I am somewhat of a newbie singer and wondering what my voice type is. Most singers are probably aware of the passaggio locations chart for men. But how exactly do you determinate these passaggio points, since they depend a lot on the volume and vowel? (Here is the common chart)

For me I start to strain quite a bit at E4 and F4 is pretty much unsingable in pure chest. That makes me a lyric baritone according to the chart I think. But the problem is, I can't sing below A2 (without sounding terrible) and even that is a bit iffy. Is it possible to be higher voiced voice type with a low passaggio?

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    Eek - I spent about 2 hours this afternoon reading through that link & other pages on the site. I've only been singing 35 years & have never heard of most of the terminology used on there, other than the obvious, tenor, soprano etc. The entire 'which bit of chest/throat/head' to use was totally alien to me. I'm not sure that knowing all that now would do me any good at all... I can fairly comfortably get from D3 to A5. I have no falsetto whatsoever. I have no clue what bracket that would put me in :(
    – Tetsujin
    Nov 10, 2014 at 19:00
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    Did you read everything in the link you posted? It does mention about strain and volume as well. But if you want people to understand your voice it would be better if you posted a clip of your singing, I wouldnt really rely on finding the exact notes of your passaggios.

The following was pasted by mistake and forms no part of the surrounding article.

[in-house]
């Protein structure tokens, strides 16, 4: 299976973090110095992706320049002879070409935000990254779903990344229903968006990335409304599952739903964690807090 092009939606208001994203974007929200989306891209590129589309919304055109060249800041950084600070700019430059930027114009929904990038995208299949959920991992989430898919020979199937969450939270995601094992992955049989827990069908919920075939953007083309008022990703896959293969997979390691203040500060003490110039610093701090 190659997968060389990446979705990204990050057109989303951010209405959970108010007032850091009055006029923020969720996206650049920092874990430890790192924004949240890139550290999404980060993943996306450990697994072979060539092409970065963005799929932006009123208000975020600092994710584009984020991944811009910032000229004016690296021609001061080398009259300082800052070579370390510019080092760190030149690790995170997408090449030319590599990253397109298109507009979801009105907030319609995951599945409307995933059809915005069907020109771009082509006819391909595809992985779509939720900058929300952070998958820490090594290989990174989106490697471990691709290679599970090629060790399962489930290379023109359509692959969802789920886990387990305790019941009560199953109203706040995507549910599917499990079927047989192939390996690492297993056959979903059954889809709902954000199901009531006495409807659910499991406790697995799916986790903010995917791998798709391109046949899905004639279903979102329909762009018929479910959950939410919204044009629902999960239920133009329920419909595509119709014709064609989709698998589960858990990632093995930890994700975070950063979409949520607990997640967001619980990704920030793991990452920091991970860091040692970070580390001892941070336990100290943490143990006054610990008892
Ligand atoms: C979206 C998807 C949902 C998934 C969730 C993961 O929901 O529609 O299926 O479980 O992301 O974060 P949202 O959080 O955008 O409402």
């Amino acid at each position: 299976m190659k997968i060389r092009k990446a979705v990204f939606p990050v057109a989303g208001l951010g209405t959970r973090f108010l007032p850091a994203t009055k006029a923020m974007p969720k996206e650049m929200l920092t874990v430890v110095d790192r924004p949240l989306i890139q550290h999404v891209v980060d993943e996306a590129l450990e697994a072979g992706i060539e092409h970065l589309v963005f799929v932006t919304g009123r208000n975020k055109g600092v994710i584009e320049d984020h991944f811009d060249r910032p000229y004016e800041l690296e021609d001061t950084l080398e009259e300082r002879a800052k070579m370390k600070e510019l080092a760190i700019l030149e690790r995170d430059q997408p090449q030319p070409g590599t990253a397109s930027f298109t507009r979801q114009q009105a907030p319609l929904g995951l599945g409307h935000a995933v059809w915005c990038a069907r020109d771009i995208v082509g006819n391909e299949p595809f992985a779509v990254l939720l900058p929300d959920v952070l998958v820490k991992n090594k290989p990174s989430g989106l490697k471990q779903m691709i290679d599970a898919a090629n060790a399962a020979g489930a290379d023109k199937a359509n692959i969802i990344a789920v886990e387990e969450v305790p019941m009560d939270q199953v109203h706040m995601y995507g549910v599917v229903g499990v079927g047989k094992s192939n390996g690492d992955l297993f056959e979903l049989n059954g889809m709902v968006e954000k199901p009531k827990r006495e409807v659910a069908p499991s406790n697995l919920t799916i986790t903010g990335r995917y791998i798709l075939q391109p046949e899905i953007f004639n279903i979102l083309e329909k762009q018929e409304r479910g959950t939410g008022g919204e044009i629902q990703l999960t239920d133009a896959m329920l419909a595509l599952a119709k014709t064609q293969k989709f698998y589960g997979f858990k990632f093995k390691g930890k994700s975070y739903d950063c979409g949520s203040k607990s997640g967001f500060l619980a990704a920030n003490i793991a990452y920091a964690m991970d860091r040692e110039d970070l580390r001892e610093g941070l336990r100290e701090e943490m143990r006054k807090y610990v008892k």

– user40079
    Nov 10, 2014 at 22:40
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    @user40079 To be honest the article is really confusing. It seems like it's detailing two different passaggios, but I sure can't feel more than one. Any ideas? If you are a teacher, how common is it for a voice type to deviate from that chart?
    – Tony
    Nov 11, 2014 at 20:21
  • I'd only heard of, and noticed, chest and head voices before. But consciously thinking about it I can feel my voice move from chest -> throat -> head. However between chest/throat it seems more gradual than a sudden switch - but then I rarely sing very low so I've never thought about it before
    – Mr. Boy
    Jan 16, 2015 at 11:08

2 Answers 2


I am not a voice teacher, however I do know it is not very often for a voice type to deviate by much. From what you describe, it sounds like you are likely a baritono lirico(lyric baritone) or tenore robusto(dramatic tenor).

One way you may determine your passaggi(every singer has two) is to sing one note at a time, first playing the note on a piano, then singing it. You move up the scale chromatically until you find particular notes within your range. These notes are the primo and secondo passaggio.

This is how they are characterized.

Primo Passaggio

When... untrained male singers approach the [end] of the comfortable speech range, they reach a point in the ascending scale where they often involuntarily raise the chin... the corresponding pitch is the first passaggio.

Secondo Passaggio

As the untrained singer continues to ascend... the untrained voice will either break off or resort to a sudden falsetto.

I think you may be a tenore robusto because of your lower range. However none of us have actually heard you sing a scale. Therefor, we cant give a definitive answer as too what your voice type is.


  • Personal experience